This ambiguity in conflict has elsewhere been described as a gray zone, where actors engage coercively and aggressively while deliberately remaining “below the threshold of conventional military conflict and open interstate war.” The approach is to use “unconventional tactics from cyberattacks, to propaganda and political warfare, to economic coercion and sabotage, to sponsorship of armed proxy fighters, to creeping military expansionism” to achieve an aim without provoking an armed response. For some, this gray zone is novel in warfare particularly given the role of the internet, but as Hal Brands notes “there is a long history of actors seeking to derive the benefits of war, without incurring the costs and risks of overt aggression”, pointing to confrontations during the Cold War and Iranian use of terrorism in the 1980s.

Similar to the gray zone, Russian military thinkers refer to “gibridnaya voyna”, which is not war at all but marked by an absence of armed conflict while still destabilising the adversary, according to Fridman.  For Russians, such ambiguous tactics are not the remit of the military, but civilian leadership, whereas Western thinking views it as an armed forces function. Either way, without the use of armed force between two states, it returns us to the question of whether this is in fact war or not. Indeed, the Russians also speak of information struggle which has as its objective to obtain and damage adversarial information resources, while protecting one’s own, by influencing information and mass media “to shape the moral values, motives, and behaviour of the individual, collective and social consciousness in order to affect the armed forces and the people.” And it is this thinking that far more resembles what both Russia and the West accuse each other of doing as late, specifically using information communication technologies to facilitate regime change, engaging in so-called hybrid warfare, weaponizing information, and election interfering.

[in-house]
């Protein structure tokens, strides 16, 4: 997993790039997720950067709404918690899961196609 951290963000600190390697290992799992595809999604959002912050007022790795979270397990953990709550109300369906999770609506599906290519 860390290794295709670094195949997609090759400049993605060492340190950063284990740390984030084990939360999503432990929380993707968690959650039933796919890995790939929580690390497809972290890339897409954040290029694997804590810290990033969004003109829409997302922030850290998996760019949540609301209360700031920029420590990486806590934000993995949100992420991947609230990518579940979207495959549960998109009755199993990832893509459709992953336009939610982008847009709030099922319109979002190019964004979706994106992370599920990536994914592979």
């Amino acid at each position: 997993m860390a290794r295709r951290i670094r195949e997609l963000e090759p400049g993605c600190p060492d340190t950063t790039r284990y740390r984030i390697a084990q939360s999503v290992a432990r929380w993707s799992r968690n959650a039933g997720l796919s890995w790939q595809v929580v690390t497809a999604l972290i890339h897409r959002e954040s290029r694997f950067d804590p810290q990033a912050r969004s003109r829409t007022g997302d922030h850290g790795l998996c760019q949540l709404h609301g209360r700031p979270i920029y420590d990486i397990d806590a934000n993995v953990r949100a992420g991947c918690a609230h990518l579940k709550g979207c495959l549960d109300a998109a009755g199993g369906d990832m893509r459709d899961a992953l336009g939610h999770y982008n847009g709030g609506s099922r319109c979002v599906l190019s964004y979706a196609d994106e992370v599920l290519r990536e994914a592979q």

These reciprocal accusations might be instructive in how concepts around the shaping of the information environment for strategic purposes develop. Lind et al suggest the future of war might no longer be defined by the West as it has for the past half century, but by more eastern traditions. Likewise, McLuhan expected connectivity to bring Western thinking more in line with Eastern: “The contained, the distinct, the separate – our Western legacy are being replaced by the flowing, the unified, the fused.”

The confines of case studies

This is perhaps even more poignant in light of Rupert Smith’s warning that “war is an imitative and reciprocal activity” often with opponents engaged in extended conflict becoming increasingly similar, copying and reflecting each other’s tactics. This is alarming given some calls in the West to counter unwanted shaping of the information environment by foreign actors, with solutions resembling the approaches of the very entities they fear – namely increased regulation on access to information, censorship and increased reciprocal information manipulation. In aiming to mitigate informational threats, the West might inadvertently become more similar to Russia than intended. This is more likely to be the case too if tactics (in the form of anecdotes and case studies) are the focus of research and analysis on this topic.